SEATTLE — The head of the Federal Aviation Administration on Wednesday piloted a test flight of the Renton-built 737 Max and told reporters, “I liked what I saw.”
Steve Dickson, a former pilot for Delta Air Lines, flew a 737 Max from Seattle’s Boeing Field to Moses Lake and back.
“I made a promise that I would fly the 737 Max and that I wouldn’t sign off on its return until I was comfortable putting my family on it,” Dickson said.
“This is not a publicity stunt,” he later said. “This is simply the fulfillment of a commitment.”
In two crashes involving the MAX, 346 people died after a stall-prevention system pushed down the nose of the plane.
The FAA is now in the final stages of approving a software fix.
After first resisting simulator training for 737 pilots, Boeing now recommends it.
Dickson went through simulator training prior to his test flight.
“I liked what I saw, and I felt prepared. And I think, most importantly, I felt that the training prepared me to be very comfortable in the airplane, and I hadn’t actually flown a 737 in more than ten years,” he said.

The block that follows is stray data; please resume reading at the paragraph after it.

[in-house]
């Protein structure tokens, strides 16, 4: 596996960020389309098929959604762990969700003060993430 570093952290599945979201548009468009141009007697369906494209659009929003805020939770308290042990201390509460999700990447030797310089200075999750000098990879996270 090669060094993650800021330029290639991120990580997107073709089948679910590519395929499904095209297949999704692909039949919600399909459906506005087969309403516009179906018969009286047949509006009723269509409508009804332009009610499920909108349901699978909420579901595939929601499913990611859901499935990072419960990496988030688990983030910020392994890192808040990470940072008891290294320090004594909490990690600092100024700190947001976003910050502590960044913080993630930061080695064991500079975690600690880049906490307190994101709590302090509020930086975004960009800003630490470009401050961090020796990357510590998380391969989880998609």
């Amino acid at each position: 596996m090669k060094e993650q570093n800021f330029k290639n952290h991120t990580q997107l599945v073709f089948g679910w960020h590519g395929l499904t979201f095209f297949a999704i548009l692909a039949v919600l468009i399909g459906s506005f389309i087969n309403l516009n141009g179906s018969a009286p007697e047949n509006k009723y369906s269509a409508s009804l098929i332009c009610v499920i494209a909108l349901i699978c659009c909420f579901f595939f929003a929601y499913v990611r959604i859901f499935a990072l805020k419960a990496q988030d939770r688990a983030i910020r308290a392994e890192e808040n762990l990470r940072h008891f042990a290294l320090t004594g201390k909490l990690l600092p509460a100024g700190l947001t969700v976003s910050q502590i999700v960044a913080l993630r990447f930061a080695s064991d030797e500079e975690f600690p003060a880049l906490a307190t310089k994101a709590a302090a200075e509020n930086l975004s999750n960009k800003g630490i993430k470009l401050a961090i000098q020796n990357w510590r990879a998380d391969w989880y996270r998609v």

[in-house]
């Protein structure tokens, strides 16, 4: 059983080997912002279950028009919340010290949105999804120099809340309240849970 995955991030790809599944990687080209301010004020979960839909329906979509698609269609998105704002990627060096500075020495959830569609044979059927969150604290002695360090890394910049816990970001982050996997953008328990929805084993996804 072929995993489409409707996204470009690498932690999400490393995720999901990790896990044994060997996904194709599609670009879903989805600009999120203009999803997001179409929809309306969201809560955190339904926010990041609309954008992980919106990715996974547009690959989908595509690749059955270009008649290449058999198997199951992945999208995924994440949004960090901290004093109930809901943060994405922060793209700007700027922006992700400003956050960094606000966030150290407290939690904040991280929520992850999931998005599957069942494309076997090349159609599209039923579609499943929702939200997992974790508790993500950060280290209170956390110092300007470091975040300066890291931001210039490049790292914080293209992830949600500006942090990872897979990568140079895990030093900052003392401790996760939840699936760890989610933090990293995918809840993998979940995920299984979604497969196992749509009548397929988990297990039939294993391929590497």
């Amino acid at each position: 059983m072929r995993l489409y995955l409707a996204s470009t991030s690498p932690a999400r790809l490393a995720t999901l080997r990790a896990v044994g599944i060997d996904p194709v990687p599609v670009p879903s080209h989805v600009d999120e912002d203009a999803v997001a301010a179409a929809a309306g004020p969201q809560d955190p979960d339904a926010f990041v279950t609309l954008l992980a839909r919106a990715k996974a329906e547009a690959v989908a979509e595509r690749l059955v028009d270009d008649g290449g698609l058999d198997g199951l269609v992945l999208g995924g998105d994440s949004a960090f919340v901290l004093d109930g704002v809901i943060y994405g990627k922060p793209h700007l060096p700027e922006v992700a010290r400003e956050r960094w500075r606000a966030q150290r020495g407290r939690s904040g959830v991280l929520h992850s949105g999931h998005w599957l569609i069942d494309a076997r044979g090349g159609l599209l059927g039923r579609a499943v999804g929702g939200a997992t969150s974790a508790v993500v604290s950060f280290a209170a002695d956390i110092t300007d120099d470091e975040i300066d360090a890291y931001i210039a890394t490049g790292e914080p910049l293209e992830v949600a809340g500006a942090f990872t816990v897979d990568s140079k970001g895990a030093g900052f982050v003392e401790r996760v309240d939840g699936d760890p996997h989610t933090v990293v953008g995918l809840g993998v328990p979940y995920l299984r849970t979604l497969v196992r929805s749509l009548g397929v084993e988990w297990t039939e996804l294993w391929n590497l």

Dickson said he will point a few things out to Boeing about how procedures are described to pilots.
Dickson’s flight was not part of the FAA’s official recertification process, which still has a few more steps.
“We’re in the home stretch, but that doesn’t mean we’re going to take shortcuts to get it done by a certain date,” Dickson said. “The FAA and I, in particular, will not approve the plane to return to passenger service until I’m satisfied that we have adequately addressed all of the known safety issues that played a role in the tragic loss of 346 lives.”
Dickson said the FAA is in close touch with overseas regulators, who are doing their own review of the plane.
He indicates they are closely aligned, which is a sign the 18-month grounding might lift around the world at about the same time.
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